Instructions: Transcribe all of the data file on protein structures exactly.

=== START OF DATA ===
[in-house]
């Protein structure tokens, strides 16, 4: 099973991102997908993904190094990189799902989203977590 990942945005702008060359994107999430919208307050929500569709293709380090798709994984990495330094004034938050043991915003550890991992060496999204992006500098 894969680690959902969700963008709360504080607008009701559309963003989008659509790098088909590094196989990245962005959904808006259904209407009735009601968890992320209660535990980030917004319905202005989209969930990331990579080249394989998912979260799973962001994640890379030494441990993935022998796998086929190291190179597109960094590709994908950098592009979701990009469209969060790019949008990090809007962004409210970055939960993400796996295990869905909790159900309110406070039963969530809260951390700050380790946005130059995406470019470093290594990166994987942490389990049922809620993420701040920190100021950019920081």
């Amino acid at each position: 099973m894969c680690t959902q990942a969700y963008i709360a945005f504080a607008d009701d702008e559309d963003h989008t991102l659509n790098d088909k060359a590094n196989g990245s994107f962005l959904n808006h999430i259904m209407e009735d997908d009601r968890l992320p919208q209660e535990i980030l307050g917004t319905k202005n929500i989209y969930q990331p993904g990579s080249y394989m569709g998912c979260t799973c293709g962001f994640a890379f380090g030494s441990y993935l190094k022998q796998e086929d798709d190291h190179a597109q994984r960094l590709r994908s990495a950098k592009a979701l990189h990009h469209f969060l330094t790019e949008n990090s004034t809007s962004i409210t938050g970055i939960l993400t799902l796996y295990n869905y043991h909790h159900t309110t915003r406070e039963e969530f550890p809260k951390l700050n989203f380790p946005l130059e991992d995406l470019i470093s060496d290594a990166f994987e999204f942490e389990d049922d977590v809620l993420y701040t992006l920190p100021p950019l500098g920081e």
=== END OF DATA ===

[in-house]
């Protein structure tokens, strides 16, 4: 099973991102997908993904190094990189799902989203977590 990942945005702008060359994107999430919208307050929500569709293709380090798709994984990495330094004034938050043991915003550890991992060496999204992006500098 894969680690959902969700963008709360504080607008009701559309963003989008659509790098088909590094196989990245962005959904808006259904209407009735009601968890992320209660535990980030917004319905202005989209969930990331990579080249394989998912979260799973962001994640890379030494441990993935022998796998086929190291190179597109960094590709994908950098592009979701990009469209969060790019949008990090809007962004409210970055939960993400796996295990869905909790159900309110406070039963969530809260951390700050380790946005130059995406470019470093290594990166994987942490389990049922809620993420701040920190100021950019920081």
């Amino acid at each position: 099973m894969c680690t959902q990942a969700y963008i709360a945005f504080a607008d009701d702008e559309d963003h989008t991102l659509n790098d088909k060359a590094n196989g990245s994107f962005l959904n808006h999430i259904m209407e009735d997908d009601r968890l992320p919208q209660e535990i980030l307050g917004t319905k202005n929500i989209y969930q990331p993904g990579s080249y394989m569709g998912c979260t799973c293709g962001f994640a890379f380090g030494s441990y993935l190094k022998q796998e086929d798709d190291h190179a597109q994984r960094l590709r994908s990495a950098k592009a979701l990189h990009h469209f969060l330094t790019e949008n990090s004034t809007s962004i409210t938050g970055i939960l993400t799902l796996y295990n869905y043991h909790h159900t309110t915003r406070e039963e969530f550890p809260k951390l700050n989203f380790p946005l130059e991992d995406l470019i470093s060496d290594a990166f994987e999204f942490e389990d049922d977590v809620l993420y701040t992006l920190p100021p950019l500098g920081e």